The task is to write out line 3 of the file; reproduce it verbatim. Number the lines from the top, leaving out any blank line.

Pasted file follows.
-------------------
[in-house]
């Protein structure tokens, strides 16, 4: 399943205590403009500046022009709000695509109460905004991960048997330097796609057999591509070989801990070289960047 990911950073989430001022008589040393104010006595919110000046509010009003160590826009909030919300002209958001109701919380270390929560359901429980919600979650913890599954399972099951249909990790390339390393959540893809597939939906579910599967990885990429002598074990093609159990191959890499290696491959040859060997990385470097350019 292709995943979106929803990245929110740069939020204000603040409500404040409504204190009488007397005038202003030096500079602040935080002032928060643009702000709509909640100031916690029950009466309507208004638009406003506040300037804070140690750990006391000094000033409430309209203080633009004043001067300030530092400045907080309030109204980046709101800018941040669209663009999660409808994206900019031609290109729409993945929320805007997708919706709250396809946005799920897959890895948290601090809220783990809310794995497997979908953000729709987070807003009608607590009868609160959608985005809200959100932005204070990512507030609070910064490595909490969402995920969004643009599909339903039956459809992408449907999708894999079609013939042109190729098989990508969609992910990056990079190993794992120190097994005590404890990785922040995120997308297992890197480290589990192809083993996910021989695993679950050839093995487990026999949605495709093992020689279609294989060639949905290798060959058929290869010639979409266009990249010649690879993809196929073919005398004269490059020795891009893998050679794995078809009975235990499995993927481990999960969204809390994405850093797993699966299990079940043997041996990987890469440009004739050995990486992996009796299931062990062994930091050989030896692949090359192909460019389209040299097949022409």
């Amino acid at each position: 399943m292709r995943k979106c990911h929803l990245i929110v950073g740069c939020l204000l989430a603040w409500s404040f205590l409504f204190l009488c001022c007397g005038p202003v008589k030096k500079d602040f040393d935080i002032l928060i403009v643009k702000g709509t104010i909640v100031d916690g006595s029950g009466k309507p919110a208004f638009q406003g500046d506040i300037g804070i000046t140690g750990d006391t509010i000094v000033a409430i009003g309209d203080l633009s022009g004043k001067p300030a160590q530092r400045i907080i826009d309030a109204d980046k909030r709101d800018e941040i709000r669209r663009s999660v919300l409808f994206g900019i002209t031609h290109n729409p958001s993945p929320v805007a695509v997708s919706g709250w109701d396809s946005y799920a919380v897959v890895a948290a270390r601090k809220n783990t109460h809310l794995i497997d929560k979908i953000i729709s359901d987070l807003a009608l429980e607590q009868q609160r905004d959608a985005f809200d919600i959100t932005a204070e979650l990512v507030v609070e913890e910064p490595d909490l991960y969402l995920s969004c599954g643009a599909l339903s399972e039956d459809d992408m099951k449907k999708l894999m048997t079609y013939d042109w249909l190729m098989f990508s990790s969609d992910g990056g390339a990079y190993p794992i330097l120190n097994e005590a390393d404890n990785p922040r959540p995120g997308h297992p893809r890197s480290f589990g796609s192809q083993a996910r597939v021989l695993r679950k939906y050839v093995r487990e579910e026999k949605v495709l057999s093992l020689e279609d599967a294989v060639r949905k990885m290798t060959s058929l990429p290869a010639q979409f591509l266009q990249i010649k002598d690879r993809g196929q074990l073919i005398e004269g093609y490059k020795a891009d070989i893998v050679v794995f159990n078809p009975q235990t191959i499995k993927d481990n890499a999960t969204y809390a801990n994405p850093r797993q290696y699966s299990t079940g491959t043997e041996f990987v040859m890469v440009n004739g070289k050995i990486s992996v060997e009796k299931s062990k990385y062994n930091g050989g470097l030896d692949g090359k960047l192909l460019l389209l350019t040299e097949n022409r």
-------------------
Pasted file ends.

């Amino acid at each position: 399943m292709r995943k979106c990911h929803l990245i929110v950073g740069c939020l204000l989430a603040w409500s404040f205590l409504f204190l009488c001022c007397g005038p202003v008589k030096k500079d602040f040393d935080i002032l928060i403009v643009k702000g709509t104010i909640v100031d916690g006595s029950g009466k309507p919110a208004f638009q406003g500046d506040i300037g804070i000046t140690g750990d006391t509010i000094v000033a409430i009003g309209d203080l633009s022009g004043k001067p300030a160590q530092r400045i907080i826009d309030a109204d980046k909030r709101d800018e941040i709000r669209r663009s999660v919300l409808f994206g900019i002209t031609h290109n729409p958001s993945p929320v805007a695509v997708s919706g709250w109701d396809s946005y799920a919380v897959v890895a948290a270390r601090k809220n783990t109460h809310l794995i497997d929560k979908i953000i729709s359901d987070l807003a009608l429980e607590q009868q609160r905004d959608a985005f809200d919600i959100t932005a204070e979650l990512v507030v609070e913890e910064p490595d909490l991960y969402l995920s969004c599954g643009a599909l339903s399972e039956d459809d992408m099951k449907k999708l894999m048997t079609y013939d042109w249909l190729m098989f990508s990790s969609d992910g990056g390339a990079y190993p794992i330097l120190n097994e005590a390393d404890n990785p922040r959540p995120g997308h297992p893809r890197s480290f589990g796609s192809q083993a996910r597939v021989l695993r679950k939906y050839v093995r487990e579910e026999k949605v495709l057999s093992l020689e279609d599967a294989v060639r949905k990885m290798t060959s058929l990429p290869a010639q979409f591509l266009q990249i010649k002598d690879r993809g196929q074990l073919i005398e004269g093609y490059k020795a891009d070989i893998v050679v794995f159990n078809p009975q235990t191959i499995k993927d481990n890499a999960t969204y809390a801990n994405p850093r797993q290696y699966s299990t079940g491959t043997e041996f990987v040859m890469v440009n004739g070289k050995i990486s992996v060997e009796k299931s062990k990385y062994n930091g050989g470097l030896d692949g090359k960047l192909l460019l389209l350019t040299e097949n022409r």